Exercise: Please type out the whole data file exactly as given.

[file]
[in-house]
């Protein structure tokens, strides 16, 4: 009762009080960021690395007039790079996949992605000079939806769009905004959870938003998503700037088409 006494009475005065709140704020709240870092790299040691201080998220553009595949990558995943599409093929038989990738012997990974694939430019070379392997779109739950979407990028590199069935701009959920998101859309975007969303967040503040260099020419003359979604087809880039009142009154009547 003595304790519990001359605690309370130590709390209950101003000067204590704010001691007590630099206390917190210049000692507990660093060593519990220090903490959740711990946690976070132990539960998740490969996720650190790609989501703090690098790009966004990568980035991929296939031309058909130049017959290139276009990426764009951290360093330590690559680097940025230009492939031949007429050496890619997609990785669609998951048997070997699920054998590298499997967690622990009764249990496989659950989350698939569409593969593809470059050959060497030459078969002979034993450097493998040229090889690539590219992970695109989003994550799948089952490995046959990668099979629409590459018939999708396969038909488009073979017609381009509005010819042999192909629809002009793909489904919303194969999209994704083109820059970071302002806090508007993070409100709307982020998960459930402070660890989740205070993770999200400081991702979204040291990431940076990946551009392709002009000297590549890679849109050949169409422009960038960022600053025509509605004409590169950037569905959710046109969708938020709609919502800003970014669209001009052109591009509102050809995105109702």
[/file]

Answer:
[in-house]
């Protein structure tokens, strides 16, 4: 009762009080960021690395007039790079996949992605000079939806769009905004959870938003998503700037088409 006494009475005065709140704020709240870092790299040691201080998220553009595949990558995943599409093929038989990738012997990974694939430019070379392997779109739950979407990028590199069935701009959920998101859309975007969303967040503040260099020419003359979604087809880039009142009154009547 003595304790519990001359605690309370130590709390209950101003000067204590704010001691007590630099206390917190210049000692507990660093060593519990220090903490959740711990946690976070132990539960998740490969996720650190790609989501703090690098790009966004990568980035991929296939031309058909130049017959290139276009990426764009951290360093330590690559680097940025230009492939031949007429050496890619997609990785669609998951048997070997699920054998590298499997967690622990009764249990496989659950989350698939569409593969593809470059050959060497030459078969002979034993450097493998040229090889690539590219992970695109989003994550799948089952490995046959990668099979629409590459018939999708396969038909488009073979017609381009509005010819042999192909629809002009793909489904919303194969999209994704083109820059970071302002806090508007993070409100709307982020998960459930402070660890989740205070993770999200400081991702979204040291990431940076990946551009392709002009000297590549890679849109050949169409422009960038960022600053025509509605004409590169950037569905959710046109969708938020709609919502800003970014669209001009052109591009509102050809995105109702």